Let’s Create a Culture of Reading
by Evan Robb
The culture of a school can set the tone for educational excellence. Positive school cultures develop over time through intentional repetition when the principal and staff are on the same page, working in partnership to improve their school for students, families, and the community. Common to a school with a positive culture is a principal who models the culture they want to cultivate through norms, expectations, values, and beliefs. However, culture, or more specifically a reading culture, cannot be single-handedly created by the principal—the entire school community needs to come on board. As a school leader, you can impact your school and build a commitment to a reading culture, but you must also collaborate with and support staff.
Time for Action!
The first step can start with the principal. Challenge yourself to consider how you might enhance reading in your school so that students, staff, families, and the community think of your school as a place that values and promotes reading.
What is the first step you need to take to create a culture of reading? Carve out time to accomplish the goal. There is an old saying in education that is still true: if something is important to you, you will make time to do it or create an excuse for it not to happen. Reading is important! I suggest making short commitments to celebrating reading during part of your day. Consider doing each of my five suggestions at least once a week. A few minutes each day can start your school on the path to enhancing its commitment to reading.
Check my five tips to advance a culture of reading in your school!
- Visit classes and catch students reading—celebrate and positively reinforce what you see.
- Read aloud to a class.
- Post books you’re reading during the year on your office door; invite teachers to do the same.
- Communicate to staff through your words, e-mails, or articles your commitment to independent reading and explain its value.
- Send video messages to families about the importance of independent reading, including suggestions to find family reading time.
Planning Is the Path to Your School’s Culture of Reading!
Daily commitments to promoting and celebrating reading send a positive message to students, staff, and families about your belief in reading. While this is happening, think ahead and consider the following longer-term questions for you to work on with staff to get them on board and start the journey of creating a culture of reading.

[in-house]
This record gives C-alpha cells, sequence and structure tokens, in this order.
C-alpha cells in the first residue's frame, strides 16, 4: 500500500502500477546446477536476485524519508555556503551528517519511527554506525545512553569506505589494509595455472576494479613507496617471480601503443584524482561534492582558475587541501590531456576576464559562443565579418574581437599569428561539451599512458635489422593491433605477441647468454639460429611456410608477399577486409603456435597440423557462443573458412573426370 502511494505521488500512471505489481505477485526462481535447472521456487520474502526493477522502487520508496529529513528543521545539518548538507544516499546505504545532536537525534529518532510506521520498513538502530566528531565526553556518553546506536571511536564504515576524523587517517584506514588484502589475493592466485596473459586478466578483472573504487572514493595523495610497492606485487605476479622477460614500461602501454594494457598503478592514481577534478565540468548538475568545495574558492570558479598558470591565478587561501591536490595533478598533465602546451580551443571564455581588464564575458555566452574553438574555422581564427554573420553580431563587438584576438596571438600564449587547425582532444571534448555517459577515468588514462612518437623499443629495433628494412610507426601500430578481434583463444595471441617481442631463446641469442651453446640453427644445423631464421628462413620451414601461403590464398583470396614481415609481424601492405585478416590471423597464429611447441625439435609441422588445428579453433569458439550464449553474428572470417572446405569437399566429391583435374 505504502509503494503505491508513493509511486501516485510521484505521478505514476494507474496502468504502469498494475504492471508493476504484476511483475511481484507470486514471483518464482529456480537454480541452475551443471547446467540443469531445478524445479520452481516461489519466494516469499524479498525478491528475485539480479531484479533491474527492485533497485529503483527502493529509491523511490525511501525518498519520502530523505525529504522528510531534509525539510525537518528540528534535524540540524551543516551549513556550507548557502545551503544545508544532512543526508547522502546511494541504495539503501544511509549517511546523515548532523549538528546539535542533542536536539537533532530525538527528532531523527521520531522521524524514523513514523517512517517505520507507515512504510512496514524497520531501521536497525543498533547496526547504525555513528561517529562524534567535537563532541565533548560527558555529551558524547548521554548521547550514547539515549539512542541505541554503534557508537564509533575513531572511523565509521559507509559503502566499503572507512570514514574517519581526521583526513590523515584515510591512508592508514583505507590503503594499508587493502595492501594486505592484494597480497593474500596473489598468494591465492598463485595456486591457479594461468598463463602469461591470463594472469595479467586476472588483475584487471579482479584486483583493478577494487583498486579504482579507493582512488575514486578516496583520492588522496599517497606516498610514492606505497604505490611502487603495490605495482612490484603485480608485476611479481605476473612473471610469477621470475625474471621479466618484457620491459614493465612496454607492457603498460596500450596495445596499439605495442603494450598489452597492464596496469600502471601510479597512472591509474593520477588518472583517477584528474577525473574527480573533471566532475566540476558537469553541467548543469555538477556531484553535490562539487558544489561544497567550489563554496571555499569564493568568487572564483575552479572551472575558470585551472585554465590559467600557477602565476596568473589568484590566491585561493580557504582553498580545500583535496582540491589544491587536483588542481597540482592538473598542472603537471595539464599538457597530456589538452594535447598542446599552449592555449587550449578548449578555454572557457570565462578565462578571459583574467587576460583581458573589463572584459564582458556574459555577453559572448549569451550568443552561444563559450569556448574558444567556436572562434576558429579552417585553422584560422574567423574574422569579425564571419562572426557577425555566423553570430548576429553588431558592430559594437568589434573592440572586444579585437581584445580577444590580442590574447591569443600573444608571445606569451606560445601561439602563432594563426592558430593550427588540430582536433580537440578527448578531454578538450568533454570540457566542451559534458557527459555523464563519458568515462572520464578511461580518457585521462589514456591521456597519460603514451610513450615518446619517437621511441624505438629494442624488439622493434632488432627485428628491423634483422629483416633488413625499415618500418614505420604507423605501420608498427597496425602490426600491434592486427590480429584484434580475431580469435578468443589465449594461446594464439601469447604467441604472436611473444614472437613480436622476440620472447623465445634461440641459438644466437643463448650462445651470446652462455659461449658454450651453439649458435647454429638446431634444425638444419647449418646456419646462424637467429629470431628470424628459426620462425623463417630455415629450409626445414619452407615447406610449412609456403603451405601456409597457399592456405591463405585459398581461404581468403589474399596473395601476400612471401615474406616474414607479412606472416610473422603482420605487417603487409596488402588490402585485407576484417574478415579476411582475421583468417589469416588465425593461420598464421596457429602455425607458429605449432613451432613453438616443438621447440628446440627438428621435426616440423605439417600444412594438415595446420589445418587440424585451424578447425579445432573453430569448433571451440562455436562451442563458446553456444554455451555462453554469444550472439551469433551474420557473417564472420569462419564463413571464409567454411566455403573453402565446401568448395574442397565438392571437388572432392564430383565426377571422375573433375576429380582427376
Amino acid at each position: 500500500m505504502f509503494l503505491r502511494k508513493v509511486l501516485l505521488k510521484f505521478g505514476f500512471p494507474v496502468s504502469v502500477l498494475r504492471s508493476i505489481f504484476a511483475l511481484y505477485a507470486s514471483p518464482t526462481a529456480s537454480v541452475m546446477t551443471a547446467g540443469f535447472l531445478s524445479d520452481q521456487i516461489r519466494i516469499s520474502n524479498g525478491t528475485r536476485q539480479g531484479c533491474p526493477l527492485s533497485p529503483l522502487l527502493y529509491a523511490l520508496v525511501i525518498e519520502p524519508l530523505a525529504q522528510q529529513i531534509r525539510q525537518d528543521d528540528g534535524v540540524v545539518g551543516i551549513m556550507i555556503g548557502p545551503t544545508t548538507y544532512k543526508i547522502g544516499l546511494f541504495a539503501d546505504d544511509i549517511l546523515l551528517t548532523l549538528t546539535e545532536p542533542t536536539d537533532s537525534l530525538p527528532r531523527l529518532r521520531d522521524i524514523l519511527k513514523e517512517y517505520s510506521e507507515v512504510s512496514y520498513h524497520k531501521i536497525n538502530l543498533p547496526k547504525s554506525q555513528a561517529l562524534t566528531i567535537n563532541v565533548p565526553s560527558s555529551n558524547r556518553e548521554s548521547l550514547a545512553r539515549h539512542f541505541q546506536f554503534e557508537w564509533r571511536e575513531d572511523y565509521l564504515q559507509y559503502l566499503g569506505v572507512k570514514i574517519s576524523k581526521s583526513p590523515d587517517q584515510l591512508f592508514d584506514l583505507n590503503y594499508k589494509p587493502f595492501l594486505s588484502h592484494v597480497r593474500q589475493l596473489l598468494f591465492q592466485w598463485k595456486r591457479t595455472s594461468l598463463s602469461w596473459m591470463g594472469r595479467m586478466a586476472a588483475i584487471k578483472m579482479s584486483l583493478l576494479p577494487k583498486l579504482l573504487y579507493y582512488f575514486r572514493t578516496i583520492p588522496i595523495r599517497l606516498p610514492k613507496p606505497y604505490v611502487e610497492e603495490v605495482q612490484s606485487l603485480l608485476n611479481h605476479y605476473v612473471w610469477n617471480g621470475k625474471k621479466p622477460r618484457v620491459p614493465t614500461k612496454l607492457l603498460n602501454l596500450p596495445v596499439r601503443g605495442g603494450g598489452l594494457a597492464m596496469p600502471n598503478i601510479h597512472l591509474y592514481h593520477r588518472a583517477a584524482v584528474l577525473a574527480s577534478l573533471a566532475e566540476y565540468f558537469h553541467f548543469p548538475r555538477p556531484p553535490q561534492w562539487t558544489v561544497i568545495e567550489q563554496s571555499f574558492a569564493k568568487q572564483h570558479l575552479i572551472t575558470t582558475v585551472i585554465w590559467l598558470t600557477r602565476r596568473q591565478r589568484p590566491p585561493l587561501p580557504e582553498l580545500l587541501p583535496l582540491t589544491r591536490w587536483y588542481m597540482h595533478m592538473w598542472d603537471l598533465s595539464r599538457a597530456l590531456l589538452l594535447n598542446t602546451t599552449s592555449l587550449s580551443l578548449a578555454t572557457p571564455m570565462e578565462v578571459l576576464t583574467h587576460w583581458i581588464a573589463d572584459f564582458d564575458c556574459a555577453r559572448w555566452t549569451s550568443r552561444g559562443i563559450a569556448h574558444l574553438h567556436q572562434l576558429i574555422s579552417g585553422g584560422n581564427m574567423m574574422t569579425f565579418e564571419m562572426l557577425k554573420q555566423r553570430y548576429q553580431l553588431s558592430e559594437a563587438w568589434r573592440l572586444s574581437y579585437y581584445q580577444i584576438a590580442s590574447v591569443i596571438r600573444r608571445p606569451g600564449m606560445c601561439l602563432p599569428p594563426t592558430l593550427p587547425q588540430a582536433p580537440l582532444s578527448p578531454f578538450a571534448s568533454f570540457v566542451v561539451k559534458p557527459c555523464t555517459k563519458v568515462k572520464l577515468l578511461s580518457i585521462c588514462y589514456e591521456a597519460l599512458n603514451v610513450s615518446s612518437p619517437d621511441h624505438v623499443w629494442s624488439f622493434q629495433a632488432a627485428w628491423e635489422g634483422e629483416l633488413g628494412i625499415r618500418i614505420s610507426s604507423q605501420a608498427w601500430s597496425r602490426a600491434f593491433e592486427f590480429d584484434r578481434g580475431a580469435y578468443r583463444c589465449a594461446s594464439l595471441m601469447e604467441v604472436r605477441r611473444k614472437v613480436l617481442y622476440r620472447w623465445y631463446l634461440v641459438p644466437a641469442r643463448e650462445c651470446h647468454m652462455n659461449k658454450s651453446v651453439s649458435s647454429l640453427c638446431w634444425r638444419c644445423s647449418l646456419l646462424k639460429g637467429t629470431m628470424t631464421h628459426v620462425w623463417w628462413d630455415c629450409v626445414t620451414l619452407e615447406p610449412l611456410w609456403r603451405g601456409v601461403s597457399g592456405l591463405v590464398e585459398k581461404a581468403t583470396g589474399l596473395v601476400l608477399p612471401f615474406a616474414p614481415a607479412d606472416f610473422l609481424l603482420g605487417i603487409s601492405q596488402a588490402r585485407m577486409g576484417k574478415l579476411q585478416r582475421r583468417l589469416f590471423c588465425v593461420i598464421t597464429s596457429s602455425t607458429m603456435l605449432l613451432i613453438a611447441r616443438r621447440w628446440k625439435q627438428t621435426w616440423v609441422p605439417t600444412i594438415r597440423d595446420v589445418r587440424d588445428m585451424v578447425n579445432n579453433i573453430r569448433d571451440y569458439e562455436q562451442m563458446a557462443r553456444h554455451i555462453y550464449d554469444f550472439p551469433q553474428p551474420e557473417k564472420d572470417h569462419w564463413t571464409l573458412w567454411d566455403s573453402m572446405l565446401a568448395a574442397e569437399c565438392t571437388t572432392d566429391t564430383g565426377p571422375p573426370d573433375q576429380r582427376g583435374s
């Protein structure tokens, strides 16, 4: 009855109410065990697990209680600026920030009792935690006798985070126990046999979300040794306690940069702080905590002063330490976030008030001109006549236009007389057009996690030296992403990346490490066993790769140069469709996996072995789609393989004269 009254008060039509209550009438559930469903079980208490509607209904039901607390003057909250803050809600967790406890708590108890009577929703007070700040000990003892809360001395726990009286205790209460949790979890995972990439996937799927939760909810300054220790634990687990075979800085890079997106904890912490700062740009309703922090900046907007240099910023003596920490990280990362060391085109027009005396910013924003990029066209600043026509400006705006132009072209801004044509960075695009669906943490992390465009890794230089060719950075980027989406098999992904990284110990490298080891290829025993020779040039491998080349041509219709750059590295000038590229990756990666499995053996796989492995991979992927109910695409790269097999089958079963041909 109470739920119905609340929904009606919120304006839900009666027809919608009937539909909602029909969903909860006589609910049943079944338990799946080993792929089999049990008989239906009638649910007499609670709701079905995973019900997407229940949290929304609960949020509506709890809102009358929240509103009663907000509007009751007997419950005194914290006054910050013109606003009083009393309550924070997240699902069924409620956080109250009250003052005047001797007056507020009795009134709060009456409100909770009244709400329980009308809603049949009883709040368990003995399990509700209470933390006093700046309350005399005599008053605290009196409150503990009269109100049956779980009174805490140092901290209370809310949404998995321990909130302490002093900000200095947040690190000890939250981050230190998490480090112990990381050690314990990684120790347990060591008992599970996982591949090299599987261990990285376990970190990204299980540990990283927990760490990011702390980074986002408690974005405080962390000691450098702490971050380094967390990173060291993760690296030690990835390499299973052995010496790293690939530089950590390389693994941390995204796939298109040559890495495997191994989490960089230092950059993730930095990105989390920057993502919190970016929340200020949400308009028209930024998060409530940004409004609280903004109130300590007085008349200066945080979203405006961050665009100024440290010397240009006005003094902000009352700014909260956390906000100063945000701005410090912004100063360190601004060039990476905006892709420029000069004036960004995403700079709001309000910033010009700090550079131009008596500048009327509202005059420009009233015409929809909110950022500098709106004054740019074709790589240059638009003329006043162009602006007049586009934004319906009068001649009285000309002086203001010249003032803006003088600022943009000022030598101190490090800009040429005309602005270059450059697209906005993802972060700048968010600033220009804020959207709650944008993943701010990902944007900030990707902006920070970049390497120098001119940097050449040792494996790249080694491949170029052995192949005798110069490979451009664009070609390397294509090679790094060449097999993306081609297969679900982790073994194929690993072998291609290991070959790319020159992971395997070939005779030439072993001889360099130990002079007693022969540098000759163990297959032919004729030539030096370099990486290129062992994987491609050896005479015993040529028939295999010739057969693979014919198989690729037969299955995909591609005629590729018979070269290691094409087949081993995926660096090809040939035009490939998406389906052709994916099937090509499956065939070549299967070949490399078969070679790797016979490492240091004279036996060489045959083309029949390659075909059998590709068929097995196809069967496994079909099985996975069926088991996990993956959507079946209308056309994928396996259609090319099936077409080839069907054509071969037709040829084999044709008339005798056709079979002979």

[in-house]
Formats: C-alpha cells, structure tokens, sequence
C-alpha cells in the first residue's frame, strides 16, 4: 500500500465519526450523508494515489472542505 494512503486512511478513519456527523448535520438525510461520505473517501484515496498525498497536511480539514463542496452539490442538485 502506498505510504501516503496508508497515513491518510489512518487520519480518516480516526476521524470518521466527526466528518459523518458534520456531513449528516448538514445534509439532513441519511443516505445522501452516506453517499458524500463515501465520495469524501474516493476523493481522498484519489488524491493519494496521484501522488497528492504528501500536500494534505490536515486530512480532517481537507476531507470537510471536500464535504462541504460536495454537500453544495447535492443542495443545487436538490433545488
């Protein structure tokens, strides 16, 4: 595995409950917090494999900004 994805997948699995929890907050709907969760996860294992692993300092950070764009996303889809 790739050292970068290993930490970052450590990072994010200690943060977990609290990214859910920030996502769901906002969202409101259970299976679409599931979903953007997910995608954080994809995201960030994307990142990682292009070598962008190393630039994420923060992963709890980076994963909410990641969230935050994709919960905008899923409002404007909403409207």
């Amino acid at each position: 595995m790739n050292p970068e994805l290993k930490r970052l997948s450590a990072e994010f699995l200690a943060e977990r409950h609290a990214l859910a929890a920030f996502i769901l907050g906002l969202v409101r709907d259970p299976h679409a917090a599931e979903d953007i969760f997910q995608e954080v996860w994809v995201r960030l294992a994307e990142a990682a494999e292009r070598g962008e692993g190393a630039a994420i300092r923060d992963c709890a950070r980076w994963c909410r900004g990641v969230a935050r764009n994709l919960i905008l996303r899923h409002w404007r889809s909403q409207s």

- As a school leader, are you consistently promoting reading and using my top five suggestions as part of your journey?
- Is independent reading occurring every day in ELA classrooms, and are you encouraging teachers to allow for independent reading each day in class?
- Does the schedule need to be evaluated to find longer blocks of time or to add reading support classes?
- How are you partnering with teachers to promote reading in the school and at home?
- What professional development does staff need to meet the diverse needs of readers?
- Could you consider organizing a staff book or article study to make time for professional conversations on reading?
- Does your annual budget adequately fund classroom libraries and your school’s media center?
- Are you working with your librarian to consider how your school’s media center could transform over time to better promote reading?
- If your school does not have a librarian, how can you work with teachers to collectively promote reading?
Let’s Make It Happen!
Developing a culture of reading, like any school initiative, will take time, leadership, collaboration, and commitment. But it is time well spent.
Every school in America and across the world would benefit from developing a culture of reading. Enjoy the journey as you observe students and staff develop reading identities and a personal reading life.
Become the “reading principal” for your school!
Join author Evan Robb, Laura Robb, Travis Crowder and host Patty McGee for a free PD webinar, Developing Fearless Readers and Writers Panel, now available on demand. This panel of world-renowned experts will explore how educators can help students move past fear and hesitation to discover deep, authentic engagement with reading and writing. Watch now!
About the Author
|Evan Robb is Principal of Johnson-Williams Middle School in Berryville, Virginia. Prior to this, he was an English teacher, department chair, assistant principal, and a junior high school principal. He has received the Horace Mann Educator of the Year Award in recognition of his leadership. Evan is the co-author of Schools Full of Readers: Tools for Teachers, Coaches and Leaders to Support Students.|
You May Like: Schools Full of Readers: Tools for Teachers, Coaches and Leaders to Support Students